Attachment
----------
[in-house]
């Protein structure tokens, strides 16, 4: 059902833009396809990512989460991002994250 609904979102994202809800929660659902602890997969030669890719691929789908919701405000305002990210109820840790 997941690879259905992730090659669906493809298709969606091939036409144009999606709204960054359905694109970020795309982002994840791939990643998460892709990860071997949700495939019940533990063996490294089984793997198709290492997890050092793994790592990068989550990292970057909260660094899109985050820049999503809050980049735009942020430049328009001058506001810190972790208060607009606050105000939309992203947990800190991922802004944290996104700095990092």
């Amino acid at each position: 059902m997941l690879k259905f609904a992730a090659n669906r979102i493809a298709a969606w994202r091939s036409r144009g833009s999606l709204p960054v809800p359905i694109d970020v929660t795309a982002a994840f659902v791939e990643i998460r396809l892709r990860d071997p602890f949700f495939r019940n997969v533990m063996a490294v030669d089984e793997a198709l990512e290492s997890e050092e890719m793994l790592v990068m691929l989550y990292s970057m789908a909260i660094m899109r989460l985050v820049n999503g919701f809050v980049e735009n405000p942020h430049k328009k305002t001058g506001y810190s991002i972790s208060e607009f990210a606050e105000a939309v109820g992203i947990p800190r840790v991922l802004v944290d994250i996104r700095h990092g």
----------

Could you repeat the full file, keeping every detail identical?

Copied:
[in-house]
């Protein structure tokens, strides 16, 4: 059902833009396809990512989460991002994250 609904979102994202809800929660659902602890997969030669890719691929789908919701405000305002990210109820840790 997941690879259905992730090659669906493809298709969606091939036409144009999606709204960054359905694109970020795309982002994840791939990643998460892709990860071997949700495939019940533990063996490294089984793997198709290492997890050092793994790592990068989550990292970057909260660094899109985050820049999503809050980049735009942020430049328009001058506001810190972790208060607009606050105000939309992203947990800190991922802004944290996104700095990092």
């Amino acid at each position: 059902m997941l690879k259905f609904a992730a090659n669906r979102i493809a298709a969606w994202r091939s036409r144009g833009s999606l709204p960054v809800p359905i694109d970020v929660t795309a982002a994840f659902v791939e990643i998460r396809l892709r990860d071997p602890f949700f495939r019940n997969v533990m063996a490294v030669d089984e793997a198709l990512e290492s997890e050092e890719m793994l790592v990068m691929l989550y990292s970057m789908a909260i660094m899109r989460l985050v820049n999503g919701f809050v980049e735009n405000p942020h430049k328009k305002t001058g506001y810190s991002i972790s208060e607009f990210a606050e105000a939309v109820g992203i947990p800190r840790v991922l802004v944290d994250i996104r700095h990092g």